Error Message Guidelines
“If you are a freelance or small Web design firm, I have an uncomfortable question to ask you: are you thinking too small?”
Why Small Web Design Firms Should Think Big
This is a must read for anyone interested in information architecture.
“Hierarchical Folders have dominated info organization since they first appeared over 40 years ago. But in industry after industry, a strange thing is happening: hierarchy is under severe attack, and even dying out.”
Read: Google’s War on Hierarchy, and the Death of Hierarchical Folders. Found via Webword.
“You can make money in three ways: (1) you make it (you are an employee; you work), (2) someone else makes it for you (you are an employer), and (3) what you own generates money (assets). Being self-employed can be thrown into the employer category, if necessary. I suppose you could add things like gifts and inheritance too. However, I’m not going to count those things because they are too random.
If this assessment is true, and your goal is to work less but still have more money, the trick is to pile your effort (and money) make into the right categories. You should try to be an employer or acquire assets. I can’t make it much more simple than this.”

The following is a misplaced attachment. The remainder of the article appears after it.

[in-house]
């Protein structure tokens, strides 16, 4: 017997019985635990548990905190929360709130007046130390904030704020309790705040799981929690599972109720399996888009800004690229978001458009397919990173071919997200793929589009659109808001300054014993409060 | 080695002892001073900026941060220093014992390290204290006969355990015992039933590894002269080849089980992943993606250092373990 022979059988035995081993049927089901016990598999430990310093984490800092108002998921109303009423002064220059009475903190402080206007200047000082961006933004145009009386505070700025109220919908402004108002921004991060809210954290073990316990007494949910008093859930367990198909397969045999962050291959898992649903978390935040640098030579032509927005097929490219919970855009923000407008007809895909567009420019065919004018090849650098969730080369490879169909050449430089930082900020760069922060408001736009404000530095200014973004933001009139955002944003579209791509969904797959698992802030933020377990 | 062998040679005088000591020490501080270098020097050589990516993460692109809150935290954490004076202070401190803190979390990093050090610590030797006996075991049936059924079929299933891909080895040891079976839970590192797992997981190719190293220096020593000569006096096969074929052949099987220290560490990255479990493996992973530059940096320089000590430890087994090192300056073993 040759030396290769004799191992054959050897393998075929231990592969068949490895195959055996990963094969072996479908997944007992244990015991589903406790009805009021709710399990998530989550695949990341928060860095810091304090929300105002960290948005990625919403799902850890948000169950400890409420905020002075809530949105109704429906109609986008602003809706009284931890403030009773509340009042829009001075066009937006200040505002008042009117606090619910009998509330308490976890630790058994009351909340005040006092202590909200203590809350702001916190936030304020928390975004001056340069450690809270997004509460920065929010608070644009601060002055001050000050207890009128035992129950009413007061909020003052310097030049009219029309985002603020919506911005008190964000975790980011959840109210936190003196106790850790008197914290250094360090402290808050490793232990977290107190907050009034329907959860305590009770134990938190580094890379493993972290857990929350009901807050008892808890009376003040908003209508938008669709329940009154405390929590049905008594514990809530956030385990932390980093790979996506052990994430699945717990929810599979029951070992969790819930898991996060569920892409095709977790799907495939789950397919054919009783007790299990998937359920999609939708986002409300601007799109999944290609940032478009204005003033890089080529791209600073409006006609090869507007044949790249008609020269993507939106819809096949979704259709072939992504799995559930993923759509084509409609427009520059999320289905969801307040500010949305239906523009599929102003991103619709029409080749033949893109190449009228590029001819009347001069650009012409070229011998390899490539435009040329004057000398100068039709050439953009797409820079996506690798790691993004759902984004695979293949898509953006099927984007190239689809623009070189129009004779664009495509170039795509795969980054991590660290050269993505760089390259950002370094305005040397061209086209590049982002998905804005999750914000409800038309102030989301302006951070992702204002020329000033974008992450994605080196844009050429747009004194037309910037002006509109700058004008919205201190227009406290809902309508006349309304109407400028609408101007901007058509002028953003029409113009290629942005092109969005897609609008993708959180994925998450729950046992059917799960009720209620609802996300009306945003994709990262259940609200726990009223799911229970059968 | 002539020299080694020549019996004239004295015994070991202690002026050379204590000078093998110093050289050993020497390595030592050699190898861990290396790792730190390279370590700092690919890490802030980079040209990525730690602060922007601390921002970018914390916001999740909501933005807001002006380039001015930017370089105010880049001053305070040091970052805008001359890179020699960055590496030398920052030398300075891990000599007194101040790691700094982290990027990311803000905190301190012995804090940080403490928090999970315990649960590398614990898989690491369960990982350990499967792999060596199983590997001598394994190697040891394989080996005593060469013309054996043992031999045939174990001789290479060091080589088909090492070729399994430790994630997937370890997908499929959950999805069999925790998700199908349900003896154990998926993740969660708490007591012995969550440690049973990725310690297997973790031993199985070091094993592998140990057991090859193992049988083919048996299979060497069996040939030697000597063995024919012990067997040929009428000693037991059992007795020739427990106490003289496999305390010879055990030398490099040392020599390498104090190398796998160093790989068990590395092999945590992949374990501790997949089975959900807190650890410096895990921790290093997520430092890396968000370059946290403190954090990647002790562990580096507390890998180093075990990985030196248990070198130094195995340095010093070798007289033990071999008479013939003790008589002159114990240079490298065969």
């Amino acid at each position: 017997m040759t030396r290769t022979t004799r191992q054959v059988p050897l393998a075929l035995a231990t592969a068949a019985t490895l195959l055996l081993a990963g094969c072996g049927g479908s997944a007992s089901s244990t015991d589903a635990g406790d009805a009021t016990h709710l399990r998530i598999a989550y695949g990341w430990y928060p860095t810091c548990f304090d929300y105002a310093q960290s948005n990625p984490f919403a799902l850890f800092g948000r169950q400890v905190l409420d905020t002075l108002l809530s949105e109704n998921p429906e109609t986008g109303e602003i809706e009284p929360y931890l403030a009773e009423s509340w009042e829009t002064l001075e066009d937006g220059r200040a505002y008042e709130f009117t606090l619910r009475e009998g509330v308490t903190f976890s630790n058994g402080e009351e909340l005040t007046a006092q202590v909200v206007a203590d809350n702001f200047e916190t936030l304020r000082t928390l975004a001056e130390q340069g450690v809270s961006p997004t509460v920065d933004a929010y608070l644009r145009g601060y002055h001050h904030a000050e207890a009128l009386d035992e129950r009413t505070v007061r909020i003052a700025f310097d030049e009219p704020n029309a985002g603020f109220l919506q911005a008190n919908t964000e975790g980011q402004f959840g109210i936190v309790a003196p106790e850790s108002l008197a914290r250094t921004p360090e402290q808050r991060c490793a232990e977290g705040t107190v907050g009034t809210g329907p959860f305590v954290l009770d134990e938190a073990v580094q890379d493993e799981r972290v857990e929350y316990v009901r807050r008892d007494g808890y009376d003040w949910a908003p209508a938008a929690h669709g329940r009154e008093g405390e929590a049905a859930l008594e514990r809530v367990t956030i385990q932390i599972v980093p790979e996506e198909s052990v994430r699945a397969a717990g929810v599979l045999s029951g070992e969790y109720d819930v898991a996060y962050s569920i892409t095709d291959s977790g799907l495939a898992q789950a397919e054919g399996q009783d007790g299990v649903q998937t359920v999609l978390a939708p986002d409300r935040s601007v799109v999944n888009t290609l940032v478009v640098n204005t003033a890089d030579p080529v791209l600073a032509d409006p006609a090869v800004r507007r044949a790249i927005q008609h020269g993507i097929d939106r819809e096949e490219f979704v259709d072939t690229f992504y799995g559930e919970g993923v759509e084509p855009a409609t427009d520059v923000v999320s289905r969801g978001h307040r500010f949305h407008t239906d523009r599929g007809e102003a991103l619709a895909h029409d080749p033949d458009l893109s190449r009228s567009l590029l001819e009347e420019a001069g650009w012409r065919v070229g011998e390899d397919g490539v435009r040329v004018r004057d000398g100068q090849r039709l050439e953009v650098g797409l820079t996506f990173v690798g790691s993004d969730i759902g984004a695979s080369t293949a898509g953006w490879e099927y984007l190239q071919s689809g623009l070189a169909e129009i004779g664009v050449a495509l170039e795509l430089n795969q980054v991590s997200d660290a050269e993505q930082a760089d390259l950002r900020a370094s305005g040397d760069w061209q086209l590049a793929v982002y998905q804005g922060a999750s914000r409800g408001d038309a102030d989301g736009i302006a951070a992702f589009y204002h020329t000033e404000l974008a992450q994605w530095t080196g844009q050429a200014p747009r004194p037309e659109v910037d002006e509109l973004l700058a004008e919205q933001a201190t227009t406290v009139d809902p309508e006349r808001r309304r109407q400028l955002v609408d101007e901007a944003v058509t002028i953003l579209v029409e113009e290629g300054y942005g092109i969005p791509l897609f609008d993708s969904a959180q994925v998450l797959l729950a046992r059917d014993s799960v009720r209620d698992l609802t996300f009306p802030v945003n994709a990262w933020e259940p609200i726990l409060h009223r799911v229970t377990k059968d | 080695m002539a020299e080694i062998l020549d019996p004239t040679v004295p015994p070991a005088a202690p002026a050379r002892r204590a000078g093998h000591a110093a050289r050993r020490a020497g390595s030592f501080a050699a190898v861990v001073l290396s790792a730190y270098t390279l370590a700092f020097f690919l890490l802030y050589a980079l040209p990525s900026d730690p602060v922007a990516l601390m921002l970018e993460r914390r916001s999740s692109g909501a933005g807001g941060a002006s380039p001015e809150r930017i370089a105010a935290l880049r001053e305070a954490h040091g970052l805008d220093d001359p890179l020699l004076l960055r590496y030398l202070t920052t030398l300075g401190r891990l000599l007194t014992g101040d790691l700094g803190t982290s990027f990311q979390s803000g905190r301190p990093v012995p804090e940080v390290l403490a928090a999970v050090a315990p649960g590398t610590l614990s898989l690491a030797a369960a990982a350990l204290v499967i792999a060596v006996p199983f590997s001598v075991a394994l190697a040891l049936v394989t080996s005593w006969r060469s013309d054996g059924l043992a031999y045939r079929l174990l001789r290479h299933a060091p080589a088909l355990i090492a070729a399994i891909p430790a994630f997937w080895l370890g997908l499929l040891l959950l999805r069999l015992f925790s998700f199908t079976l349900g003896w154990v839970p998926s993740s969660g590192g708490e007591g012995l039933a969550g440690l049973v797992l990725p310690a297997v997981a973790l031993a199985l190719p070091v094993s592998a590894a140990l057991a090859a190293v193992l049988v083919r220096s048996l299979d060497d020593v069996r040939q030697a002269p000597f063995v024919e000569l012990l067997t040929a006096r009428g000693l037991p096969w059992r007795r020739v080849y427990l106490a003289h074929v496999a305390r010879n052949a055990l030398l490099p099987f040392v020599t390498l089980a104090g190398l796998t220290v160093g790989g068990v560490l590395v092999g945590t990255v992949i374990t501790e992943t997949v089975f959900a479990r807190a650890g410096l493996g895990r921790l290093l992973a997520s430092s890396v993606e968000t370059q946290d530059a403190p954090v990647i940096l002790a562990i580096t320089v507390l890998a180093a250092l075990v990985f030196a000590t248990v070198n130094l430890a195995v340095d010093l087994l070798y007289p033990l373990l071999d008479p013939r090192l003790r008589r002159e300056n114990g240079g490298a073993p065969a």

Ways to Make Money :: WebWord Usability Weblog :: Usability and Human Factors for the Internet
“And yes, I think that designers must – in fact, are responsible to – attempt to control those environments. At the end of the day, our job is to create or participate in the creation of solutions. While we may be conditioned to artificially define the boundaries of our involvement at particular places, the reality is that our charge can, and should, stretch to include the entire experience. And even though many of us are not working in contexts where we realistically have the budget, influence, or reach to change the state of interfaces, we at least need to be thinking at that level, and ask those questions, and challenge the artificial constraints. Because is is our job to provide solutions for people. That is what design is: creation in or alteration of the world to meet the needs and desires of people. In order to best meet those needs and desires, we must think at a different level.”
knemeyer.com. Beyond the pixels: consider the entire experience
“It is well to be up before daybreak, for such habits contribute to health, wealth, and wisdom.